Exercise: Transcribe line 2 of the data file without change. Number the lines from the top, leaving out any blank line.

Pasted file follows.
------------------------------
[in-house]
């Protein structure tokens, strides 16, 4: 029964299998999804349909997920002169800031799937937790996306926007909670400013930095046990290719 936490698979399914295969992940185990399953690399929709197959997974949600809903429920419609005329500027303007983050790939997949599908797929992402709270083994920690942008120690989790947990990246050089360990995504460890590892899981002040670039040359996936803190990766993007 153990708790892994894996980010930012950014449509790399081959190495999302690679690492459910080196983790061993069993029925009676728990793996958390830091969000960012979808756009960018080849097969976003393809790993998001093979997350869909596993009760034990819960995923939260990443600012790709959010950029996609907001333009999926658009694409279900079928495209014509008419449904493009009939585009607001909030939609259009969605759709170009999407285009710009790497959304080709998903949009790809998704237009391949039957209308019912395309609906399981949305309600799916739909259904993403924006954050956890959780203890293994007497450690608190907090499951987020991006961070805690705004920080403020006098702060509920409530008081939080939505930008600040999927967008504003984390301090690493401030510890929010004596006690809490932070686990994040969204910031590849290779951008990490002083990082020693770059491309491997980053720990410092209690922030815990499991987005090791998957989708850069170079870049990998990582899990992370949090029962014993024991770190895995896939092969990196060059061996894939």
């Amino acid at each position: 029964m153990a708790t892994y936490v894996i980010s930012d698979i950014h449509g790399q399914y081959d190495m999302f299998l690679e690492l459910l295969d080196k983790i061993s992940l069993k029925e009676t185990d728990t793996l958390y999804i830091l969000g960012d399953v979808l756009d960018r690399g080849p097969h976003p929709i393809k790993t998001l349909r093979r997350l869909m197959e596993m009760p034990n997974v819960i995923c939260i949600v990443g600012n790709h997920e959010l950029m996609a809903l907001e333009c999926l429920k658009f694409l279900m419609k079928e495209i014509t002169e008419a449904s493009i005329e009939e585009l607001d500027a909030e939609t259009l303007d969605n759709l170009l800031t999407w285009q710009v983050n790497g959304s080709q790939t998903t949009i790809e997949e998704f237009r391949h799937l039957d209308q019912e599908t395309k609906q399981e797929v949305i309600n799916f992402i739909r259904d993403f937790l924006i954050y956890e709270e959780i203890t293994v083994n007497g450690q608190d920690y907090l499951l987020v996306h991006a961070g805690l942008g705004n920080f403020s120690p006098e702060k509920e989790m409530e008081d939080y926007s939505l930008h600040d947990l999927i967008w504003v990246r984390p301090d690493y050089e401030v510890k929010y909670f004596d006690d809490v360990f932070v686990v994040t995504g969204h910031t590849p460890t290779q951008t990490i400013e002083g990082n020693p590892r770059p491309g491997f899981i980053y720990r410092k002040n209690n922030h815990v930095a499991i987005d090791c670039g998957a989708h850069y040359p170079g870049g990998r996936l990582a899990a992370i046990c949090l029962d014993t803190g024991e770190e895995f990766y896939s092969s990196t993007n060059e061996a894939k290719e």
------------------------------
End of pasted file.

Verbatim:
């Protein structure tokens, strides 16, 4: 029964299998999804349909997920002169800031799937937790996306926007909670400013930095046990290719 936490698979399914295969992940185990399953690399929709197959997974949600809903429920419609005329500027303007983050790939997949599908797929992402709270083994920690942008120690989790947990990246050089360990995504460890590892899981002040670039040359996936803190990766993007 153990708790892994894996980010930012950014449509790399081959190495999302690679690492459910080196983790061993069993029925009676728990793996958390830091969000960012979808756009960018080849097969976003393809790993998001093979997350869909596993009760034990819960995923939260990443600012790709959010950029996609907001333009999926658009694409279900079928495209014509008419449904493009009939585009607001909030939609259009969605759709170009999407285009710009790497959304080709998903949009790809998704237009391949039957209308019912395309609906399981949305309600799916739909259904993403924006954050956890959780203890293994007497450690608190907090499951987020991006961070805690705004920080403020006098702060509920409530008081939080939505930008600040999927967008504003984390301090690493401030510890929010004596006690809490932070686990994040969204910031590849290779951008990490002083990082020693770059491309491997980053720990410092209690922030815990499991987005090791998957989708850069170079870049990998990582899990992370949090029962014993024991770190895995896939092969990196060059061996894939």